Practice What You Preach : Executive Coaching Pillars

A coach cannot preach what he does not practice. Personal attributes and soft skills set coaches apart. Hence, it is imperative for a successful executive coach to retain and possess a set of traits that excel him in his line of work.

Awareness: An executive coach has to be self-aware and comprehend how his actions and personality impact others.

Positivity: A coach should embark on an optimist approach on life and business, and transfer it to his client.

Assertiveness and Self-confidence: Executive coaches should be independent, objective, and comfortable with senior management boards.

A genuine motivation to help: Coaches are here to serve business advancement. To do so they should exhibit high interest and respect towards the industry they support, and showcase deep empathy towards their clients. A commendable coach sees coaching as a “mission to assist”.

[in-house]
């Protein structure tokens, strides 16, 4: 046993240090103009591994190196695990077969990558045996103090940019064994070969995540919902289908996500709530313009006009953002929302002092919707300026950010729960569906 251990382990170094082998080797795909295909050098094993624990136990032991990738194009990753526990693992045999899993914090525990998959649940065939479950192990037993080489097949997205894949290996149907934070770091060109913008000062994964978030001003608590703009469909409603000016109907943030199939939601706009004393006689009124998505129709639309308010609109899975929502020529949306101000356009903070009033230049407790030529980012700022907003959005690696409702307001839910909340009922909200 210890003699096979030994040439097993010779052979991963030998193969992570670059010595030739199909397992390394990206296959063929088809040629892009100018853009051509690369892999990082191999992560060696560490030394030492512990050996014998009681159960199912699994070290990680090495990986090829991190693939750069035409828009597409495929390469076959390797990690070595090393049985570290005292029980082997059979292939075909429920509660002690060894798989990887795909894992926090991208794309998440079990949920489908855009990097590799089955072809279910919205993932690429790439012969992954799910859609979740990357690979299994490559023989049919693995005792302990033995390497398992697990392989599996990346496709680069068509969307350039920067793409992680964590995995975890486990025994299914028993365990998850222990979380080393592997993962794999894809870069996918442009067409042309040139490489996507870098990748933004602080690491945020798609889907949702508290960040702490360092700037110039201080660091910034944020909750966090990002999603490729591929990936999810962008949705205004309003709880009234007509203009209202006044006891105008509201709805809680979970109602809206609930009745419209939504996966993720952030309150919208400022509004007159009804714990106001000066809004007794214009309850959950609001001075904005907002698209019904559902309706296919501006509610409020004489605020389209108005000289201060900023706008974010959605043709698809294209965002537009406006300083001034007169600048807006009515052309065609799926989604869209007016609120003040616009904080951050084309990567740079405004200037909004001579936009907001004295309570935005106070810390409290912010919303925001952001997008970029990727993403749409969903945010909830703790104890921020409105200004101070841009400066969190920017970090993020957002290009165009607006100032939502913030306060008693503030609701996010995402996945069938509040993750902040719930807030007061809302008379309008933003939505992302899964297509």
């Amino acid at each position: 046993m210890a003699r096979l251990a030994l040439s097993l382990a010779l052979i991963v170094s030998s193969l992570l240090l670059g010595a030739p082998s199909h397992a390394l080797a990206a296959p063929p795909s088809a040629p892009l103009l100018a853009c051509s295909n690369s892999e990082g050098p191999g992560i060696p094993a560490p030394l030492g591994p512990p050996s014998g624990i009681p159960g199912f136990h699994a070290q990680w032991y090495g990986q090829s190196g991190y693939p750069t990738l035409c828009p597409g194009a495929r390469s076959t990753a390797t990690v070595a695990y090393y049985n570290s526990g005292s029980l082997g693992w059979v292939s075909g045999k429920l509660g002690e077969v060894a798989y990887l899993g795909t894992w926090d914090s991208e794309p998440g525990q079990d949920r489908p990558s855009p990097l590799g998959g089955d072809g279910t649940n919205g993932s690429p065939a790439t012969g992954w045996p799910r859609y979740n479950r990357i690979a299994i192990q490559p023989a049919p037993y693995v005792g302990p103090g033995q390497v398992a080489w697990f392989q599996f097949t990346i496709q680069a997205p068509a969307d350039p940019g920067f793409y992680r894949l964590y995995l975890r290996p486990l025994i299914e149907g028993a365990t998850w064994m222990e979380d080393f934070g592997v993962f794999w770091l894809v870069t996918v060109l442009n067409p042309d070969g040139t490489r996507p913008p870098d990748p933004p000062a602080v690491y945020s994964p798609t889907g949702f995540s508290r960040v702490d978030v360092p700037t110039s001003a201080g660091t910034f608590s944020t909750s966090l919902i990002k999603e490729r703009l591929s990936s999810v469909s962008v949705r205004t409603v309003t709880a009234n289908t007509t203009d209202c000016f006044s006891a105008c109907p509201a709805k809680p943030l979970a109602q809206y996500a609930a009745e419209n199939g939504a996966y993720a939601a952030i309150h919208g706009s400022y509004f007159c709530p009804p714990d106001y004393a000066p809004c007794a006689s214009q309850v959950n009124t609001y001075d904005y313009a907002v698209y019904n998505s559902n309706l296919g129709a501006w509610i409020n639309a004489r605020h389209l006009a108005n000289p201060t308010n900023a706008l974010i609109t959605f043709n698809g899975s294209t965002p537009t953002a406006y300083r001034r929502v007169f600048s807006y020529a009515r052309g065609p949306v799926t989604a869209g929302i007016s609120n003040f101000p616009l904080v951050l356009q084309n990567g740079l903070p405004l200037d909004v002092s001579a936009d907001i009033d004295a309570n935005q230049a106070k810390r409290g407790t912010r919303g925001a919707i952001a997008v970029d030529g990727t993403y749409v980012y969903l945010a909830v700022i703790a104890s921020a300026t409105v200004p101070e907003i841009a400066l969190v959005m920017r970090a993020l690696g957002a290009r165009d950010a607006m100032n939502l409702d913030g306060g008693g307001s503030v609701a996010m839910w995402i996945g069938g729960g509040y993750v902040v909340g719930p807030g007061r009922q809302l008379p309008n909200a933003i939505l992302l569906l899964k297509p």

Upright preparation: It is indispensable for coaches to cover and contextualize all aspects of their subject matter from basic skills to designing and implementing leadership notions.

Presence: It is about being attentively present with clients and supporting them in achieving lasting improvement.

Clear communication skills: Clarity in communication is vital in conveying management strategies to clients. Thus, refined communication skills lead to effective coaching progression.

Continuous learning: A coach’s role is to take his client on a learning journey. This is why it is essential that he himself boards on the journey of continuous growth and development in personal and professional life.

Trustworthiness: Clients should feel assured that they can confide in their coach and that the coach-client interactional discussions will always be confidential. It is a matter of professional and ethical obligation.

“What’s really driving the boom in coaching, is this: as we move from 30 miles an hour to 70 to 120 to 180……as we go from driving straight down the road to making right turns and left turns to abandoning cars and getting motorcycles…the whole game changes, and a lot of people are trying to keep up, learn how not to fall.” ― John Kotter, Professor of Leadership, Harvard Business School

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